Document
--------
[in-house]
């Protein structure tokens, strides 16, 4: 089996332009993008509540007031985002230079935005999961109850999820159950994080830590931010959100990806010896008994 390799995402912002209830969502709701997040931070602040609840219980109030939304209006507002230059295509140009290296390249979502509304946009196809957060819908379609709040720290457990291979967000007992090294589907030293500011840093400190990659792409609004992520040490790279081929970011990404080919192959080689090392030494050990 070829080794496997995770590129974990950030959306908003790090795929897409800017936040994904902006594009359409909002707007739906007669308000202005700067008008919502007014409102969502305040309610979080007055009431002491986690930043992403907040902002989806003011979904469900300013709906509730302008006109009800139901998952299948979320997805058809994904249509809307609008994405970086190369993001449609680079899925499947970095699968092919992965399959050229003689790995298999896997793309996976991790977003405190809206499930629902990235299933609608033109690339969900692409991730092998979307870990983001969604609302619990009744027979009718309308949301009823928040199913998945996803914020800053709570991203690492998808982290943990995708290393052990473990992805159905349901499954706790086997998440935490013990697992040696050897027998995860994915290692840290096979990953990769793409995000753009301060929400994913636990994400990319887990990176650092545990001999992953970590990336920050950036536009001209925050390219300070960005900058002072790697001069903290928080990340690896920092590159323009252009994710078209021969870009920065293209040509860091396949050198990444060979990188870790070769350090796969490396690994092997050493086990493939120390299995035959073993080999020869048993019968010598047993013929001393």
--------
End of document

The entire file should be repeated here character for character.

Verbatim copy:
[in-house]
């Protein structure tokens, strides 16, 4: 089996332009993008509540007031985002230079935005999961109850999820159950994080830590931010959100990806010896008994 390799995402912002209830969502709701997040931070602040609840219980109030939304209006507002230059295509140009290296390249979502509304946009196809957060819908379609709040720290457990291979967000007992090294589907030293500011840093400190990659792409609004992520040490790279081929970011990404080919192959080689090392030494050990 070829080794496997995770590129974990950030959306908003790090795929897409800017936040994904902006594009359409909002707007739906007669308000202005700067008008919502007014409102969502305040309610979080007055009431002491986690930043992403907040902002989806003011979904469900300013709906509730302008006109009800139901998952299948979320997805058809994904249509809307609008994405970086190369993001449609680079899925499947970095699968092919992965399959050229003689790995298999896997793309996976991790977003405190809206499930629902990235299933609608033109690339969900692409991730092998979307870990983001969604609302619990009744027979009718309308949301009823928040199913998945996803914020800053709570991203690492998808982290943990995708290393052990473990992805159905349901499954706790086997998440935490013990697992040696050897027998995860994915290692840290096979990953990769793409995000753009301060929400994913636990994400990319887990990176650092545990001999992953970590990336920050950036536009001209925050390219300070960005900058002072790697001069903290928080990340690896920092590159323009252009994710078209021969870009920065293209040509860091396949050198990444060979990188870790070769350090796969490396690994092997050493086990493939120390299995035959073993080999020869048993019968010598047993013929001393």